November 12, 2015
Parking available in the Beacon Street Garage. See parking rates and information.
This fun annual event gives BC Social Work alumni and students a chance to explore careers and network with each other through informal conversation and a short panel discussion. Appetizers and beverages provided. Drop by for all or part of the evening.
Last year over 40 alumni and 100 students attended.
|6:30-7:00 p.m.||Panel discussion|
Hosted by BC Social Work Alumni Association and Career Services.
Alumni: Please RSVP to https://www.surveymonkey.com/s/2015BCSSWnetworking by October 29.
Contact firstname.lastname@example.org for more information.
November 9, 2015
McGuinn Hall Auditorium (McGuinn 121)
Open to the entire BC Community
As part of the BCSSW Diversity + Justice Series events, BC Social Work will host a presentation with Dr. Michael Omi. Michael is a sociologist and associate professor in the Department of Ethnic Studies at the University of California at Berkeley. He is also Associate Director of the Haas Institute for a Fair and Inclusive Society that brings together scholars, policy makers, and stakeholders to eliminate barriers to an inclusive, just, and sustainable society.
Michael is known for his collaboration with Howard Winant on the ground-breaking and classic book, Racial Formation in the United States, first published in 1986. Michael will be speaking about the third edition of his book which has been substantially revised and recently released this year. The book is transformative with a cogent discussion and elaboration on the social construction and politics of race. A major part of the racial formation theory is that the complex meanings of race are constantly shaped and reshaped by political struggles at the micro and macro levels. The book helped change the scholarship about race in a number of fields including sociology, education, health, and the behavioral sciences. Michael’s will discuss what’s “new” in the new edition, consider contemporary events through the lens of racial formation theory, and reflect on future trends in racial theory.
Co-Sponsors: Boston College School of Social Work, African and African Diaspora Studies Program, Asian and Asian American Studies, Asian Pacific Islander Employees, Lynch School of Education, Department of Sociology and the BCSSW Center for Social Innovations as part of the City Awake Boston.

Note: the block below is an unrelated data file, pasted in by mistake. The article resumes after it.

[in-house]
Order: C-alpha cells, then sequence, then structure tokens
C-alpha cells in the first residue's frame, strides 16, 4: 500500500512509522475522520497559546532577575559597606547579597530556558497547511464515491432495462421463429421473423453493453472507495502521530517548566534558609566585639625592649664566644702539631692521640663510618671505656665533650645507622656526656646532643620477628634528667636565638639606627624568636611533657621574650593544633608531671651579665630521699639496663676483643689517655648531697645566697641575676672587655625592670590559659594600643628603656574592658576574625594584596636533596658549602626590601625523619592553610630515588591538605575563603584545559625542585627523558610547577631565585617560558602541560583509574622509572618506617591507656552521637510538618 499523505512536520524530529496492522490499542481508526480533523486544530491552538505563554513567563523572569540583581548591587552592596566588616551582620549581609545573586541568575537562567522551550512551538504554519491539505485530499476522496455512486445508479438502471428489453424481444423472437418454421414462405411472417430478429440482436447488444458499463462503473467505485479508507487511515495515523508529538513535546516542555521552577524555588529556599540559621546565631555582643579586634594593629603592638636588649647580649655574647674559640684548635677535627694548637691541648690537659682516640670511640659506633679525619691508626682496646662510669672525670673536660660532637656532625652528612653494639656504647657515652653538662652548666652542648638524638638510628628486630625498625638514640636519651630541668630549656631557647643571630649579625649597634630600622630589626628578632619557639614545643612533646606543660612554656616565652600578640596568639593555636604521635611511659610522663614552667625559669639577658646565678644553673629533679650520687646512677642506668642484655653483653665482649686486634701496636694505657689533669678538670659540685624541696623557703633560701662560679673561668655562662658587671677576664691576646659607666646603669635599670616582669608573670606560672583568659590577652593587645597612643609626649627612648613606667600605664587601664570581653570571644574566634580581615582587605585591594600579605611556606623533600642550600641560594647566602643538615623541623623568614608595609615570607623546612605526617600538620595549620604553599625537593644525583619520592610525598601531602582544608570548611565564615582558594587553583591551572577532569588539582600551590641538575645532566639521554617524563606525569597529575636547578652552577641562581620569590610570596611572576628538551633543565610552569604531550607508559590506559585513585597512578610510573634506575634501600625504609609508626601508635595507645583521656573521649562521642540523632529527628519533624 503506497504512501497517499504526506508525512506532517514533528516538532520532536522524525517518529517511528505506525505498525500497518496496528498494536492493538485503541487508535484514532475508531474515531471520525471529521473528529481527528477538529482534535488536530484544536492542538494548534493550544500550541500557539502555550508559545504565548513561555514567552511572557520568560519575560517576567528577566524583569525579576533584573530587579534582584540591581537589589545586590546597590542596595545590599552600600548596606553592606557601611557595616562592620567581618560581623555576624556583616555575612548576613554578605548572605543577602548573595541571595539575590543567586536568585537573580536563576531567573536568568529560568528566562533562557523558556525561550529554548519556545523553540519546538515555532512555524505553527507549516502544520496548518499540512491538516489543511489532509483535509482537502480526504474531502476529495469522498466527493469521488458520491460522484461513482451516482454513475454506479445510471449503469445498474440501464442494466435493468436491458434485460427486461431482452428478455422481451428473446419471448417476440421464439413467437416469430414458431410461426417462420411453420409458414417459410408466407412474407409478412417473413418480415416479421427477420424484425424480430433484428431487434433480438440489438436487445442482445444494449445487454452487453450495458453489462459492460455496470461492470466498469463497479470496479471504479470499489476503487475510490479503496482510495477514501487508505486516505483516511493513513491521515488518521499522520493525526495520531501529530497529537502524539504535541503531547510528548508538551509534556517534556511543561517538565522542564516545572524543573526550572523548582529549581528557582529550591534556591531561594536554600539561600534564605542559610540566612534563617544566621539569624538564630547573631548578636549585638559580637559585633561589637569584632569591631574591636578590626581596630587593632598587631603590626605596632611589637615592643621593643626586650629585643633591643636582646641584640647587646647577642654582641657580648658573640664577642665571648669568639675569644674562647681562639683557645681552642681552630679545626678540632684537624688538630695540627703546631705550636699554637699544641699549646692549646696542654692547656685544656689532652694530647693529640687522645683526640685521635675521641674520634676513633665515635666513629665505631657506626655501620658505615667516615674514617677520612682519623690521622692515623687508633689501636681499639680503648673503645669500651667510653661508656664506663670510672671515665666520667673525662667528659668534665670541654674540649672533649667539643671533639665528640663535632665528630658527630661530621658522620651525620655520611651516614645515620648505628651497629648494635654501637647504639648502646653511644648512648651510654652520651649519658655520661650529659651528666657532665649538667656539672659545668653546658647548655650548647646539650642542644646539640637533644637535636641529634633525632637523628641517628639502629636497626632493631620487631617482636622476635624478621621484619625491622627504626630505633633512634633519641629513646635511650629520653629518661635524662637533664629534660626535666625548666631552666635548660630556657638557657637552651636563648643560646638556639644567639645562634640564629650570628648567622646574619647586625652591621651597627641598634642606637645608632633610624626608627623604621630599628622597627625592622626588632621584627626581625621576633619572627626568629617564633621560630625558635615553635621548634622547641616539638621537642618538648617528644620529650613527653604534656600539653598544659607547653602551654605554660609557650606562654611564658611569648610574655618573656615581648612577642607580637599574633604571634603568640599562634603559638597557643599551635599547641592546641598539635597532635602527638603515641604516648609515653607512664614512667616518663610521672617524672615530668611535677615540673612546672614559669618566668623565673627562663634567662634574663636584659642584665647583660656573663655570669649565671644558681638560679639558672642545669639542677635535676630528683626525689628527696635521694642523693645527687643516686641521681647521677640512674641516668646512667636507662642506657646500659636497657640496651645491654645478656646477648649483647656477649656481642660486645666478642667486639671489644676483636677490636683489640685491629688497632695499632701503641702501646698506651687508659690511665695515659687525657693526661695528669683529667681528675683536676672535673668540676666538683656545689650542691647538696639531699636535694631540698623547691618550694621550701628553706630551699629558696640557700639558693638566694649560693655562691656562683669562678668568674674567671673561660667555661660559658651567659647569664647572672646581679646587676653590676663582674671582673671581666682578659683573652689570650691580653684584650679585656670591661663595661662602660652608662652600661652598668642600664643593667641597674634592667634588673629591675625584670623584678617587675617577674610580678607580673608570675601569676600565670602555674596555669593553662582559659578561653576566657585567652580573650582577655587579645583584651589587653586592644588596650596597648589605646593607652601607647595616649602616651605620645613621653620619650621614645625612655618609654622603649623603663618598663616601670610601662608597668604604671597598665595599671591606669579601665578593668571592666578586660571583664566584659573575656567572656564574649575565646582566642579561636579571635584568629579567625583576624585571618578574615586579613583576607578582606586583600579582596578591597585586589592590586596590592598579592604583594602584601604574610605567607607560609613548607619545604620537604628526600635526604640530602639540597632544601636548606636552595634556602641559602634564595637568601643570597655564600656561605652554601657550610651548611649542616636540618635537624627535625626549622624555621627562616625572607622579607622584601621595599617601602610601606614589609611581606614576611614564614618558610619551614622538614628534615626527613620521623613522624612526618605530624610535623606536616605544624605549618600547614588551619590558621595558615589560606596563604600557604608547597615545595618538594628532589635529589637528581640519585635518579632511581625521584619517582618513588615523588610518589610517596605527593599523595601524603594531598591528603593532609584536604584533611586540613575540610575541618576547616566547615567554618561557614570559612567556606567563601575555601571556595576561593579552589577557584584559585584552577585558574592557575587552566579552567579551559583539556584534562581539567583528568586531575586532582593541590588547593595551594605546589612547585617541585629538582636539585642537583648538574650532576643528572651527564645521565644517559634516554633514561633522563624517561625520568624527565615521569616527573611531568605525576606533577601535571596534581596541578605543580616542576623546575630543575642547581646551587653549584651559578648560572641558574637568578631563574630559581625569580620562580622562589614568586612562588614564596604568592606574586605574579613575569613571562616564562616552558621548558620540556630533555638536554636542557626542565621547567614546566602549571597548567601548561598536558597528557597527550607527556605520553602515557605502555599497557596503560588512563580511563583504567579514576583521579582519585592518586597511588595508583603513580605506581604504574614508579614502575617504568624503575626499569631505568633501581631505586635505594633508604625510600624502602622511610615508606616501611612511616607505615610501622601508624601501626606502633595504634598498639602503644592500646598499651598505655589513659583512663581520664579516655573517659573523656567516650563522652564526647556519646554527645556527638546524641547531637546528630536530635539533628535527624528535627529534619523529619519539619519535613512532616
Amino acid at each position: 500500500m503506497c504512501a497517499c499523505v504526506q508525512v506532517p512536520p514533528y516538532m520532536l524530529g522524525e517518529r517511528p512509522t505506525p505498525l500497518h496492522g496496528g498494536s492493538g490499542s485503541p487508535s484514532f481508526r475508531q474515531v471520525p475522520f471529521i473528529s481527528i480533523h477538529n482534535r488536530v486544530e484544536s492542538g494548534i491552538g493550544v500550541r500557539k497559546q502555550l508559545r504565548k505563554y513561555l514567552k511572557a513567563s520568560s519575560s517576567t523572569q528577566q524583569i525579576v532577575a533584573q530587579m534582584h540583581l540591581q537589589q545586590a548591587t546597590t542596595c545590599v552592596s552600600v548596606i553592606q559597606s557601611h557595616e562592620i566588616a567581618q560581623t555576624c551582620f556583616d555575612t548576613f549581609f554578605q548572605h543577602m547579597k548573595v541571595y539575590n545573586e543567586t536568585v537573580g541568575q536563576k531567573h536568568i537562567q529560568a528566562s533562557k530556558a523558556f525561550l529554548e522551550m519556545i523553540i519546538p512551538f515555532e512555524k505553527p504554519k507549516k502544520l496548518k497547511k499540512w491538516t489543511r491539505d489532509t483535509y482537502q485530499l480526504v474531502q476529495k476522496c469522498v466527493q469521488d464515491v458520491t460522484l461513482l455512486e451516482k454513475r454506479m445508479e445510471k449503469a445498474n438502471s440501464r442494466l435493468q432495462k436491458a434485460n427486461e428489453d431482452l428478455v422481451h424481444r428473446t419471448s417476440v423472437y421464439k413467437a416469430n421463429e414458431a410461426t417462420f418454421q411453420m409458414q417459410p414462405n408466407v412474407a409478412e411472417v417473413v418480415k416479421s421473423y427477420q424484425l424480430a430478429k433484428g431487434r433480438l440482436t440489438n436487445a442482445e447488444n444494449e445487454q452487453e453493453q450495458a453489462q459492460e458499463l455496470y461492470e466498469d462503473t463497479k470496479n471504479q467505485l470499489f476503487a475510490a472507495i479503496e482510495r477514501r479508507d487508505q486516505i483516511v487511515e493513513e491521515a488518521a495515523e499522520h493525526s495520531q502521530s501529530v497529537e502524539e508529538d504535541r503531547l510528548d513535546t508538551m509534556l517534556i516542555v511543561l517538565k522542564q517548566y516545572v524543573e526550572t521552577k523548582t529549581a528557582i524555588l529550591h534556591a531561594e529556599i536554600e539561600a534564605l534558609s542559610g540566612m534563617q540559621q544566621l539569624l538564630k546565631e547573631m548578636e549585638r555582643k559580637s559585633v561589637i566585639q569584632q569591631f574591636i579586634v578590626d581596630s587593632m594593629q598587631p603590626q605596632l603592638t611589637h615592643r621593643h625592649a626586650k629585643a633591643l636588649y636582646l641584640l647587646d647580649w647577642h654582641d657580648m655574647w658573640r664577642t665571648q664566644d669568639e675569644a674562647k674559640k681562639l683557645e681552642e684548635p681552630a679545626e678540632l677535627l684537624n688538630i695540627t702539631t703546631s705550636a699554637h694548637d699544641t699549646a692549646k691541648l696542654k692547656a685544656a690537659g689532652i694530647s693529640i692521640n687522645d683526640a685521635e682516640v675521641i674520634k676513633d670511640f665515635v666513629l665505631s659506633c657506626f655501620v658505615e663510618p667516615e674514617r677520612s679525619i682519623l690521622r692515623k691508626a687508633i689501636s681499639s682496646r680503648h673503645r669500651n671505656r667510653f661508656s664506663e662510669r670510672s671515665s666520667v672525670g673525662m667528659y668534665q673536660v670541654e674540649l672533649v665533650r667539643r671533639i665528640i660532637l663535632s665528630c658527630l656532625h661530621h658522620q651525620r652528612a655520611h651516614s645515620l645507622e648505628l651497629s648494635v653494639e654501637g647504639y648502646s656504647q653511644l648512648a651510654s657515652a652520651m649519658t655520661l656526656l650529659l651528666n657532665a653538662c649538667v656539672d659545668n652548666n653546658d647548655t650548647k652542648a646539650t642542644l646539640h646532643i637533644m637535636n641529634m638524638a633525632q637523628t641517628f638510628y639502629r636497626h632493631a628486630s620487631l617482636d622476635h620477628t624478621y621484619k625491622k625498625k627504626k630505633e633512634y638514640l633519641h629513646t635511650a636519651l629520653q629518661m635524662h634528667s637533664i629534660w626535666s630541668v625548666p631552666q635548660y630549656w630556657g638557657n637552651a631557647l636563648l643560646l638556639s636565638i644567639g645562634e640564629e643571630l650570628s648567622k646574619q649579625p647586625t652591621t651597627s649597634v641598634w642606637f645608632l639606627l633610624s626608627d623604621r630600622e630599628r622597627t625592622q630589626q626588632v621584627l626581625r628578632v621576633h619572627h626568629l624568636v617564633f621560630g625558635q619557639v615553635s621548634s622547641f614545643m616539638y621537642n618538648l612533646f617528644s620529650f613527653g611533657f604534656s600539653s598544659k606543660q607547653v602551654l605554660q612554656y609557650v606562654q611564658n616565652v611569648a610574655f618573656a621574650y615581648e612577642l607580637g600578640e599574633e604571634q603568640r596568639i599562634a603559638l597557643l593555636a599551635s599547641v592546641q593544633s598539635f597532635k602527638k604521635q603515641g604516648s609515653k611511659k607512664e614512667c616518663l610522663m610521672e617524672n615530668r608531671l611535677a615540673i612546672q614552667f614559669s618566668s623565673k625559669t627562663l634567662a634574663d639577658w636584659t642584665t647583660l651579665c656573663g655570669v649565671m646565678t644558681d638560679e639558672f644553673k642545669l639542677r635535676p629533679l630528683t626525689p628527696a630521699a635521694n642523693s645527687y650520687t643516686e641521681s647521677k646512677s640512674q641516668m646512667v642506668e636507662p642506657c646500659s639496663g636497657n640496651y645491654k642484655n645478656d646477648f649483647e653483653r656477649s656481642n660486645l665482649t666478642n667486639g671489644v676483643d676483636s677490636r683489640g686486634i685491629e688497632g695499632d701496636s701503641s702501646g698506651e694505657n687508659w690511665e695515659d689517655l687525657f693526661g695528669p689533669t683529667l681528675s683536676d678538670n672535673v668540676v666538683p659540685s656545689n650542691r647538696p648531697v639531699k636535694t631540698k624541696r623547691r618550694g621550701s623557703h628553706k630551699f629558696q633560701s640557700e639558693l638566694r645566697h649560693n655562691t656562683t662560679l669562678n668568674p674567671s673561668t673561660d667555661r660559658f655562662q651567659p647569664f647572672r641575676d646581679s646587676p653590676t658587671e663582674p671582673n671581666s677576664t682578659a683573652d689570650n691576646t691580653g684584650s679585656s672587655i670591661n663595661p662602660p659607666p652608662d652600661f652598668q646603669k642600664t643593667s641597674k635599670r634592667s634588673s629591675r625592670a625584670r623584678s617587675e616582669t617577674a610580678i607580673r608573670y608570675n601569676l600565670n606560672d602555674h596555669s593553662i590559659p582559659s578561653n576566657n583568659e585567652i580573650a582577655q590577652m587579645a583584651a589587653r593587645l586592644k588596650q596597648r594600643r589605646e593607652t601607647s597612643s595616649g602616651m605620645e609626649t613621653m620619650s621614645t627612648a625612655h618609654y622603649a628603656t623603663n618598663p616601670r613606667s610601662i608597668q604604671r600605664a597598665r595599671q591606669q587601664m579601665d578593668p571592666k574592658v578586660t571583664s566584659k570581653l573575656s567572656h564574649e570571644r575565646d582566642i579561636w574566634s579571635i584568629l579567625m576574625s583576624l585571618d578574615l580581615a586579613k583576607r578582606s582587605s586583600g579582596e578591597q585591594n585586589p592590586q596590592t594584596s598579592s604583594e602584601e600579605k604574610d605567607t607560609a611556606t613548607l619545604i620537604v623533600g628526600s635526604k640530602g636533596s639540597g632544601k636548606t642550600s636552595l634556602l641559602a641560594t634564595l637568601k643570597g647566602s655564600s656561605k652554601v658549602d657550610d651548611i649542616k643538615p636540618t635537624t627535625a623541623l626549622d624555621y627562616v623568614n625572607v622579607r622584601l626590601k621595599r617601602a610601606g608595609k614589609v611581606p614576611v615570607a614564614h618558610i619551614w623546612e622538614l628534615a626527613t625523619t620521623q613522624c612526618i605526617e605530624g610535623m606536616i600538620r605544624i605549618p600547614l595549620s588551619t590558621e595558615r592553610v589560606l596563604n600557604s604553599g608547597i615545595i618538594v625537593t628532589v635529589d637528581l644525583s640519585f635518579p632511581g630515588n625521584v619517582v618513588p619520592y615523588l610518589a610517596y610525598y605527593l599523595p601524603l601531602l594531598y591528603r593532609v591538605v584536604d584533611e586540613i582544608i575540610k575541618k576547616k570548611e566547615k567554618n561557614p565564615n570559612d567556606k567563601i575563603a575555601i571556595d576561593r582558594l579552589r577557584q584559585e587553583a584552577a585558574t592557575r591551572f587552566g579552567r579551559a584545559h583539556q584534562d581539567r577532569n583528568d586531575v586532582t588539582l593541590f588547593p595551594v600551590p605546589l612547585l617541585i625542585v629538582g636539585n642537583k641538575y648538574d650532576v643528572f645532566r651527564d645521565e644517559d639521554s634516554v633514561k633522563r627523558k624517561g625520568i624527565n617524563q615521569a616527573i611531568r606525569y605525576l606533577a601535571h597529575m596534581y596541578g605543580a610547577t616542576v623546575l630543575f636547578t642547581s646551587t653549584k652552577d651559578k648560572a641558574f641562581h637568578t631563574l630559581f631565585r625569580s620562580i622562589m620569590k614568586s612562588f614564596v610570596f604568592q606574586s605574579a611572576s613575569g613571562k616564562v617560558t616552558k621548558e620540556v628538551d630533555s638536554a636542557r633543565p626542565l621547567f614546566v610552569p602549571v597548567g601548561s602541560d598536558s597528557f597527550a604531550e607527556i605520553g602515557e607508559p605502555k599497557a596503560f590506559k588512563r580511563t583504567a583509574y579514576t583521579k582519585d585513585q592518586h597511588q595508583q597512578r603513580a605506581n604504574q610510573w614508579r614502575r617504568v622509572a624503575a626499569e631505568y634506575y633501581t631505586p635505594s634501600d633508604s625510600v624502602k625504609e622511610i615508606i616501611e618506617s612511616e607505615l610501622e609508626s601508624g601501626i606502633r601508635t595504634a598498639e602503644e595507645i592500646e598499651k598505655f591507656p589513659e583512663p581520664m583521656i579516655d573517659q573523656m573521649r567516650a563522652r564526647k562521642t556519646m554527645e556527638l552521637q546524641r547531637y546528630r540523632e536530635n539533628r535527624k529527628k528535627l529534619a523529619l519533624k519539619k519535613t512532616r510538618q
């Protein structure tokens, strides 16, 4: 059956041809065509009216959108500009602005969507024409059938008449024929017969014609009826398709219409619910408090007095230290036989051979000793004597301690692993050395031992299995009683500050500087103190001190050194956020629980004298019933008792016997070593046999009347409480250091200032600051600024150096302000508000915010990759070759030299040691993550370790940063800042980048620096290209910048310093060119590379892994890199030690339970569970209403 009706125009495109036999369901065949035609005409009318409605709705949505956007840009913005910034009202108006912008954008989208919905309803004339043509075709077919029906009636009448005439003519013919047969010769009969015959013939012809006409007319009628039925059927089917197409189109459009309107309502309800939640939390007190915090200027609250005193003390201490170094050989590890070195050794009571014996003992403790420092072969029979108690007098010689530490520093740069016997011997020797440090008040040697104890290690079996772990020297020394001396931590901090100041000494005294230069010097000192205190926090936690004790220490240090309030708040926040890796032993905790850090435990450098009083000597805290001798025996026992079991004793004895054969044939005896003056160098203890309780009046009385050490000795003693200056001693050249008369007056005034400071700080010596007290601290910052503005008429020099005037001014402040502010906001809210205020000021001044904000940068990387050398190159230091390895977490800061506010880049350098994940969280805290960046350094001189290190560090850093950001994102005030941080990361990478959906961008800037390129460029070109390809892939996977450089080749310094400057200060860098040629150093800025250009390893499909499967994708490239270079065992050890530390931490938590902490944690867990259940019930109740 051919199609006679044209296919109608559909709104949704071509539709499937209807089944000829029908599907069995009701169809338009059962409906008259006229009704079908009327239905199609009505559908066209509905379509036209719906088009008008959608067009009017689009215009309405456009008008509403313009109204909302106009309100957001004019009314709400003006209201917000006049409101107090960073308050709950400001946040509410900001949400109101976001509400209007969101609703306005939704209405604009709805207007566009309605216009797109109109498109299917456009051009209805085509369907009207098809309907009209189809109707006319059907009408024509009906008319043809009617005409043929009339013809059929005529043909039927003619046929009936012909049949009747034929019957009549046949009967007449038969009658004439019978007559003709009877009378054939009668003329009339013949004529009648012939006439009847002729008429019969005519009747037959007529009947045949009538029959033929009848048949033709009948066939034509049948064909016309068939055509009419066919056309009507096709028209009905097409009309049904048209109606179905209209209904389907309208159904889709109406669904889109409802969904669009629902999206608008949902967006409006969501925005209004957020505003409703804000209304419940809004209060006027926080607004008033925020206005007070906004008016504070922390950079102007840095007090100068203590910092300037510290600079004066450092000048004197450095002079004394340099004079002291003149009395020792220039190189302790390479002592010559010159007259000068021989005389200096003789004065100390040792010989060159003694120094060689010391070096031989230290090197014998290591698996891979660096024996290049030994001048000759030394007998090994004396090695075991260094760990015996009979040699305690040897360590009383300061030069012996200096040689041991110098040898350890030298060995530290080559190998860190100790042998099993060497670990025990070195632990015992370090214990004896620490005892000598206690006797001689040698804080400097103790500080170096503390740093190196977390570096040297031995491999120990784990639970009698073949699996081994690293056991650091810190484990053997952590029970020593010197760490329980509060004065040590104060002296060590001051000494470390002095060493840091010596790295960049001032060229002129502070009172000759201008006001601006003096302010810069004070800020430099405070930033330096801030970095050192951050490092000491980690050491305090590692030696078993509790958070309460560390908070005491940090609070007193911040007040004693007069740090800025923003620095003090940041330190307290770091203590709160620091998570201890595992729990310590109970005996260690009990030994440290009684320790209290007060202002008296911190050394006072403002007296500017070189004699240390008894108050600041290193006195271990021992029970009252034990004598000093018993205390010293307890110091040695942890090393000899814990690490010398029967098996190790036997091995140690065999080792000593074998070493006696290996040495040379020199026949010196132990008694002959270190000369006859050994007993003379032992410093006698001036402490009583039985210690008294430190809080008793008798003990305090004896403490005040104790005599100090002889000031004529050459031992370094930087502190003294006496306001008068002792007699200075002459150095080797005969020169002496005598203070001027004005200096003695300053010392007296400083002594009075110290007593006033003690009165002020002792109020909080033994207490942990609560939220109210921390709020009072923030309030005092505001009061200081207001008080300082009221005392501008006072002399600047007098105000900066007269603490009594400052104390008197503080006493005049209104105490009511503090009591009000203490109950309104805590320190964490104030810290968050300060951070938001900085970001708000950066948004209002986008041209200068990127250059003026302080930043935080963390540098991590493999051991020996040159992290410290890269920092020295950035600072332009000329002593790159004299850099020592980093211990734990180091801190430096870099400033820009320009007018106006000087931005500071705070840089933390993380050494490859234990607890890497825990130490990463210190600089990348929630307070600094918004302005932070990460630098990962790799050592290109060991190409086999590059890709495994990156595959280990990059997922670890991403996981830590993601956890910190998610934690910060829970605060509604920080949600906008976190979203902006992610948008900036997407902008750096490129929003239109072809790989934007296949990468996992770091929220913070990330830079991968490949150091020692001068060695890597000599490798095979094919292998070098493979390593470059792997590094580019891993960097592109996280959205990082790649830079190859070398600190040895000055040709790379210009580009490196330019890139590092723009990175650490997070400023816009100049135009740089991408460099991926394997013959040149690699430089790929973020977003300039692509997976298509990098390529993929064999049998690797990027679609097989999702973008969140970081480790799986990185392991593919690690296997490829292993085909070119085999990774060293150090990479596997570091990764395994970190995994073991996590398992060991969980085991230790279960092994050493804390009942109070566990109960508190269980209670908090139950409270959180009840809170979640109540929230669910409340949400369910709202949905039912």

OCTOBER 18, 2013
The National Resource Center for Participant-Directed Services (NRCPDS), a research center within the Boston College Graduate School of Social Work, and the Council for Social Work Education (CSWE) hosted an orientation to kick off their Partnerships for Person-Centered and Participant-Directed Long-Term Services and Supports Project. The Partnerships Project will infuse participant-directed and person-centered competencies into the social work classroom and field curricula within social work programs and the Aging and Disability Network organizations in eight U.S. states and New York City, equipping a cohort of future social workers with the knowledge and skills to implement and evaluate participant-directed and person-centered services. Participant-directed and person-centered services help people of all ages and types of disabilities to maintain their independence and determine for themselves the long-term services and supports that work best for them.
The orientation, held at Boston College in September, welcomed representatives from participating social work programs and aging and disability network organizations. The day began with welcoming remarks from Alberto Godenzi, Dean of Boston College Graduate School of Social Work, followed by presentations and sessions led by Kevin Mahoney, Professor and Director of the NRCPDS; Nancy Hooyman from the CSWE; Casey DeLuca, Associate Director of Training at NRCPDS; and Mark Sciegaj, Senior Consultant for Training and Research at NRCPDS.
"This meeting launched a pioneering effort to prepare future social workers in person-centered planning and participant-directed concepts and practices," said Mahoney. "This effort, growing out of social work’s basic principles and informed by recent research, has the potential to re-shape core competency frameworks. The work of these nine social work programs, and their agency partners, will hopefully play a vital role in preparing social workers for the challenges of reforming America’s health care system."
The Partnerships Project is funded by the New York Community Trust through the NRCPDS and CSWE and will be implemented over a three-year period from 2013 through 2016. The project will be piloted across eight states and New York City and will be used as a national model to rebalance long-term services and supports to be more person-centered and supportive of living in the community.